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(Note: Information Originally Published In 1955 - Presented For Historical Perspective!)
This famous district is formed by the two counties bearing those names. Napa yields some of the finest of all California wines, especially table wines, while Solano, adjoining its exalted neighbor to the east, produces table wines of greater-than-average merit. In number of active bonded wineries Napa, with thirty-eight, rates third.
From a viticultural point of view Napa County and Napa Valley are interchangeable terms, for it is from the valley and its bordering hillsides that the county's famed wines originate. Only the Mayacamas Mountains separate Napa Valley from that of Sonoma, to which it lies parallel. Napa possesses its own romantic name, for in the Indian language it is said to mean "plenty:" Napa is indeed the "Valley of Plenty," one of abundant beauty and fertility. Even in ancient times grapes, though wild, are said to have grown here in profusion.
The Napa River which flows through the valley, is little more than a creek and empties, like its Sonoma neighbor, into the waters of San Pablo Bay, connecting with that of San Francisco. Dominating the valley to the north thrones Mt. St. Helena, christened after that saint by the Princess Helena Gagarin, wife of the onetime Russian Governor of Siberia and of the Russian Northern Pacific Colonies and daughter of the Czar of all the Russias.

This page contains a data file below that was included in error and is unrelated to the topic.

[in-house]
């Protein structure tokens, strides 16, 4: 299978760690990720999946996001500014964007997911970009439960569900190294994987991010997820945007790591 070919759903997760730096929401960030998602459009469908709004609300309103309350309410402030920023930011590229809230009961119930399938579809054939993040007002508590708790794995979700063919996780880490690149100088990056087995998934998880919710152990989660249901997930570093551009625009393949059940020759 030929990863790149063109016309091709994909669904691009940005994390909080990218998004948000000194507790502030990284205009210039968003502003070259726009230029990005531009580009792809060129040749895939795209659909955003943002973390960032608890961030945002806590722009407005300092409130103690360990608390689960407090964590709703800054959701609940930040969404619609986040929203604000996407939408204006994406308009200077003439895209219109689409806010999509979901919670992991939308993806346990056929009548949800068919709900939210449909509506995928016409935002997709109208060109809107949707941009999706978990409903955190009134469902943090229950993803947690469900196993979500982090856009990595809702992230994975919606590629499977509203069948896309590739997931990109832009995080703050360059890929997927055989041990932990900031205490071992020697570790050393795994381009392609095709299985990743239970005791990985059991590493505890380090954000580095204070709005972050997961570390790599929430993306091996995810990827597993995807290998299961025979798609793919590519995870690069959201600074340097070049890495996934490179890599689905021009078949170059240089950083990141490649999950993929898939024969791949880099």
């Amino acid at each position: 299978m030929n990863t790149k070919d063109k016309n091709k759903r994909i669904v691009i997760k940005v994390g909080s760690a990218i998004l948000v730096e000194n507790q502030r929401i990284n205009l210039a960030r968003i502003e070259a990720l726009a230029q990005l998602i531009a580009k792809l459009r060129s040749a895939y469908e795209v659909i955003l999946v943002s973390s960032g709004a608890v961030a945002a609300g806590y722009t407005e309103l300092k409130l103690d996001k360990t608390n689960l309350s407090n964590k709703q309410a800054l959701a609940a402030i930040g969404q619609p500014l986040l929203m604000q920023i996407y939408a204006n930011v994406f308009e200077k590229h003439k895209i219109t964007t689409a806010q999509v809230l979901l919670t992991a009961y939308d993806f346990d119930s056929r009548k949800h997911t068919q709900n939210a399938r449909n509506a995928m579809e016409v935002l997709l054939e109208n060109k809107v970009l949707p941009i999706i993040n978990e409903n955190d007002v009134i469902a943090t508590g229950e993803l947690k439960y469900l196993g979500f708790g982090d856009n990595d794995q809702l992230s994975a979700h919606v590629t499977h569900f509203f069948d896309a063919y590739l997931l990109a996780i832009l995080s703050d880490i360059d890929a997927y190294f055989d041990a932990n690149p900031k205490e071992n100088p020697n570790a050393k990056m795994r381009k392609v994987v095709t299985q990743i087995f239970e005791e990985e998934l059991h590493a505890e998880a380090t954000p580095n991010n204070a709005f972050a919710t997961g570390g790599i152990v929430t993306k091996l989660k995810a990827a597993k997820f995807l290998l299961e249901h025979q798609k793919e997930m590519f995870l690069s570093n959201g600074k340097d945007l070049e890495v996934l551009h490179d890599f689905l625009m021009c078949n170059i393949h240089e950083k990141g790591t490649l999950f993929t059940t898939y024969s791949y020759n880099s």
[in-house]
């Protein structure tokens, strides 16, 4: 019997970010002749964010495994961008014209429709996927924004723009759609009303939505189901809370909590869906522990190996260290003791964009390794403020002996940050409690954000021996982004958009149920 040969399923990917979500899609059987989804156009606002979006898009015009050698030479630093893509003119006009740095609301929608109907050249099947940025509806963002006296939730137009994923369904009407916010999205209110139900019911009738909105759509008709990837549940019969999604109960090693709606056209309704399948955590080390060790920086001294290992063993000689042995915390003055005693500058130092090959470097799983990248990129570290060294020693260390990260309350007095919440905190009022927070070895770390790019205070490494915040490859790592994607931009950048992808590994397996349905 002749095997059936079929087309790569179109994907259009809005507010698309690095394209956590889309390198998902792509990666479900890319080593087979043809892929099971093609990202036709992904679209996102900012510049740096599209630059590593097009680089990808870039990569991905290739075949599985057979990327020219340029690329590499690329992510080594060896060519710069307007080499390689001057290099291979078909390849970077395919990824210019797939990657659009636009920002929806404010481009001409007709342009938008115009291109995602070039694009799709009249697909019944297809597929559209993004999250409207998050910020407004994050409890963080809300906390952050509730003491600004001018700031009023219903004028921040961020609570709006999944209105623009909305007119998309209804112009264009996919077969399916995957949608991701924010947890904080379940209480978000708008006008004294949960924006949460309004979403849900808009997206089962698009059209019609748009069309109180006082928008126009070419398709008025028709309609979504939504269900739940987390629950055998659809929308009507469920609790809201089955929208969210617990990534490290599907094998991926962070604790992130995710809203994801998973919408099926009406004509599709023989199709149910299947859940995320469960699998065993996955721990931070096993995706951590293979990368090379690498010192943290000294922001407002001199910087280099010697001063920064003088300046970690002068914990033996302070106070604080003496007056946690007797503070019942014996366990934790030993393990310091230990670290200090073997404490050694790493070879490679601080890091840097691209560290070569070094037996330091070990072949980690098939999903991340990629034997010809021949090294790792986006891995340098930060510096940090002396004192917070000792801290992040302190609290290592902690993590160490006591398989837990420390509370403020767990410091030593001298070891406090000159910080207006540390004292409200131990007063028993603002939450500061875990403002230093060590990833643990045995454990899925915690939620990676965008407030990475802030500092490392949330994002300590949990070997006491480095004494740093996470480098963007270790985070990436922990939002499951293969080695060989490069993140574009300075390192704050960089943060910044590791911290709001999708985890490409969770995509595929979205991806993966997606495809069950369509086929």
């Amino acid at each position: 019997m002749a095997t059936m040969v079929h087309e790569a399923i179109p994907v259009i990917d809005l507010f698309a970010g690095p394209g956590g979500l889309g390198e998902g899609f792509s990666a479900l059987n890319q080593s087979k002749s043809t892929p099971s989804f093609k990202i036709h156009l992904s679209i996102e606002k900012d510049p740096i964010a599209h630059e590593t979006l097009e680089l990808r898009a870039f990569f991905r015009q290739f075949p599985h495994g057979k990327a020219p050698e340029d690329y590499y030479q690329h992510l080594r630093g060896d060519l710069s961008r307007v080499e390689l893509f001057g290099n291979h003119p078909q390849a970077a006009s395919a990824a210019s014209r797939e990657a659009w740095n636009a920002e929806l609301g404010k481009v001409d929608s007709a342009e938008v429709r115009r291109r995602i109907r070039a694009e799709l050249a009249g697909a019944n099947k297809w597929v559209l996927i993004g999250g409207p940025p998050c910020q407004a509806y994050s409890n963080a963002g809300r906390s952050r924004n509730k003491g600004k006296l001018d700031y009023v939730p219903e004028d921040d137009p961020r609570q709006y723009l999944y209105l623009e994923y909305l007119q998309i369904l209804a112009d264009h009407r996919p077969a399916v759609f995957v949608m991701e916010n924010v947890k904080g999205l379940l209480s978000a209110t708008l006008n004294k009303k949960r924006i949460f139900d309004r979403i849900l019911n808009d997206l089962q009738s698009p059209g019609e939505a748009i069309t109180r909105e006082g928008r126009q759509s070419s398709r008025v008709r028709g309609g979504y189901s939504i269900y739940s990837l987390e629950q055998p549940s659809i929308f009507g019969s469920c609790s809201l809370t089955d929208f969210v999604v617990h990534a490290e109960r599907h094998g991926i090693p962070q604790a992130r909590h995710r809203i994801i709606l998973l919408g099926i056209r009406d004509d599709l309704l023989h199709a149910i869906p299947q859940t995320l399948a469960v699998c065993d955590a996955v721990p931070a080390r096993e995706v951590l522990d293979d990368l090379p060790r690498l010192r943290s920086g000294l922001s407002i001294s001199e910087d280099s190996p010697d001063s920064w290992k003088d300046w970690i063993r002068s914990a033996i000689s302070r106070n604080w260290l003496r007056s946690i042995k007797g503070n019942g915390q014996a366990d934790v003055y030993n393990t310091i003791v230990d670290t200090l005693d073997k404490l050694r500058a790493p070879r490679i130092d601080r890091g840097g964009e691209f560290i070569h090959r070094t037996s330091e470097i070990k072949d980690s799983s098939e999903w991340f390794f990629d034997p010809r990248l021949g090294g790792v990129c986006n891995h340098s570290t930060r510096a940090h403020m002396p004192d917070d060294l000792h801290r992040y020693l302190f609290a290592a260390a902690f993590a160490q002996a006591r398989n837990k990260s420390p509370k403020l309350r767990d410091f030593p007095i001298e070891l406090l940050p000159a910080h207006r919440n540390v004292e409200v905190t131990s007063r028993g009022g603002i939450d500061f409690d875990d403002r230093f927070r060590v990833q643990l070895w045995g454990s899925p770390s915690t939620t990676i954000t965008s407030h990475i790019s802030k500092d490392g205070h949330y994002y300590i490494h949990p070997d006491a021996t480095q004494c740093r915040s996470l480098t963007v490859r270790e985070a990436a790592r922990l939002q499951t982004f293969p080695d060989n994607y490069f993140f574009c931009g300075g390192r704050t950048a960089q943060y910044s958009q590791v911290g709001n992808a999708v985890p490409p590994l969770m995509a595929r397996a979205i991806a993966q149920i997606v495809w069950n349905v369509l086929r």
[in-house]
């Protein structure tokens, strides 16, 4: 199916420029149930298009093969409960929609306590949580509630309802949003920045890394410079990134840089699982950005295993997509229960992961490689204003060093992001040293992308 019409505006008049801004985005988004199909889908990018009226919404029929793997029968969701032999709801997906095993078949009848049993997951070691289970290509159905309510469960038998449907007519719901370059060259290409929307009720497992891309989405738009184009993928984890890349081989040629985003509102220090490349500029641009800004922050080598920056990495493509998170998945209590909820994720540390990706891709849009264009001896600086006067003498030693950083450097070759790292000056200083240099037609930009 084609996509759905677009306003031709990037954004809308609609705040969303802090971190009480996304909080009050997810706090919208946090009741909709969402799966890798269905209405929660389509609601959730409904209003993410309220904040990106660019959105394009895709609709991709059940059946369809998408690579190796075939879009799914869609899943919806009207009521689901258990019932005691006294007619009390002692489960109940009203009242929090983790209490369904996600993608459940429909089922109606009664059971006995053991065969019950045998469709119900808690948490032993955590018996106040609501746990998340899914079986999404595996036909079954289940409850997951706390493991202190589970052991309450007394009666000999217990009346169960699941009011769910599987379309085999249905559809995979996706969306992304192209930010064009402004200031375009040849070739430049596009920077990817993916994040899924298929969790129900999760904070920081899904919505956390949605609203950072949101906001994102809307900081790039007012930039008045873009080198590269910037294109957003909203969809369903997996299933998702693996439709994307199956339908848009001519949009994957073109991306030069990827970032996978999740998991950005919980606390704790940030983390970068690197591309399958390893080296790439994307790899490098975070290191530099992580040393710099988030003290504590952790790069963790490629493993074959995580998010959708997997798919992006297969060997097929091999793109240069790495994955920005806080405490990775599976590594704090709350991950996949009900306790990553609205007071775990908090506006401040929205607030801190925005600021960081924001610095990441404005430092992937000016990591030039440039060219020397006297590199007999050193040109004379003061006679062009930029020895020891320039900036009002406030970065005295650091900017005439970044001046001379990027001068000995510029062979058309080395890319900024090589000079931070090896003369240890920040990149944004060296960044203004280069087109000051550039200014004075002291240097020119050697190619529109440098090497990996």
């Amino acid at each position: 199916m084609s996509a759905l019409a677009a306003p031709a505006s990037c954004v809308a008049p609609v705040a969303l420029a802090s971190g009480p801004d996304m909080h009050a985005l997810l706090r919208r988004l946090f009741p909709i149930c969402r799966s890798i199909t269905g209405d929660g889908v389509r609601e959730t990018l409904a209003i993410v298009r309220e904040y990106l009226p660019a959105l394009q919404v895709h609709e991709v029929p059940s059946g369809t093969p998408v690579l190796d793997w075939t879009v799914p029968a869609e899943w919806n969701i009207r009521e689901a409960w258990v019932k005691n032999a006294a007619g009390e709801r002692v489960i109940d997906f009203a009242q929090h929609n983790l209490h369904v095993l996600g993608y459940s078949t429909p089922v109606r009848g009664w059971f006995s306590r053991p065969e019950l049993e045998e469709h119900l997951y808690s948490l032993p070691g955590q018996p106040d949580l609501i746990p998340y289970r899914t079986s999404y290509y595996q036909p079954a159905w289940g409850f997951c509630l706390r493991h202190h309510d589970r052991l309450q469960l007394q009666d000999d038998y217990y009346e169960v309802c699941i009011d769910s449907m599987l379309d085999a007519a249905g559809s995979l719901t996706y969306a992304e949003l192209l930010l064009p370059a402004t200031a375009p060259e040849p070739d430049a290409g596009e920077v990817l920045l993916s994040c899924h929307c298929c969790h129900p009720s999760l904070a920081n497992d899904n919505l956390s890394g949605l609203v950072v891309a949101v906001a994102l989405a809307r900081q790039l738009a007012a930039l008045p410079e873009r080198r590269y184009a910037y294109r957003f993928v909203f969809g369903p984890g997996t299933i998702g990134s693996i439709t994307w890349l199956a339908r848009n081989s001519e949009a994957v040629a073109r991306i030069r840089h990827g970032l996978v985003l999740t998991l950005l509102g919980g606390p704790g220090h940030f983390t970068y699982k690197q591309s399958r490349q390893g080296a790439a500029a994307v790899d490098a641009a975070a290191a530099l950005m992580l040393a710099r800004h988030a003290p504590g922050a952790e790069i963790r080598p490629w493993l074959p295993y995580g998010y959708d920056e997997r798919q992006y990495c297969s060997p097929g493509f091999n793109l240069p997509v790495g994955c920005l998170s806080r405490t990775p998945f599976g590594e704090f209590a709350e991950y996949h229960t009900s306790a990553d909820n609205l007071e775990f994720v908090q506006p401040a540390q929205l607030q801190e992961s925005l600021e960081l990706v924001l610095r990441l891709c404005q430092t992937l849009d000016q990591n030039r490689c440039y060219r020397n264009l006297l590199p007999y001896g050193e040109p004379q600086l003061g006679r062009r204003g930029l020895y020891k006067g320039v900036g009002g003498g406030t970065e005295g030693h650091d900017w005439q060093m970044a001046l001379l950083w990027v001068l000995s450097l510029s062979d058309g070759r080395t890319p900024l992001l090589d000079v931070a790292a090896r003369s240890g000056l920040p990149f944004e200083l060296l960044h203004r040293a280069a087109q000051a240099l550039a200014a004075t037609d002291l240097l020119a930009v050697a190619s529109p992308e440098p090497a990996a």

The Napa Valley can be divided into two separate winegrowing areas, the uppper and the lower. The upper Napa Valley centers around the town of St. Helena, flanked to the north by Calistoga and to the south by Rutherford, as famed as St. Helena itself for wines of the highest quality. The vineyards are to be found both high and low on the hillsides as well as on the valley floor. The lower Napa Valley takes in the area northwest of the town of Napa in the Mayacamas Mountains toward the Sonoma County line.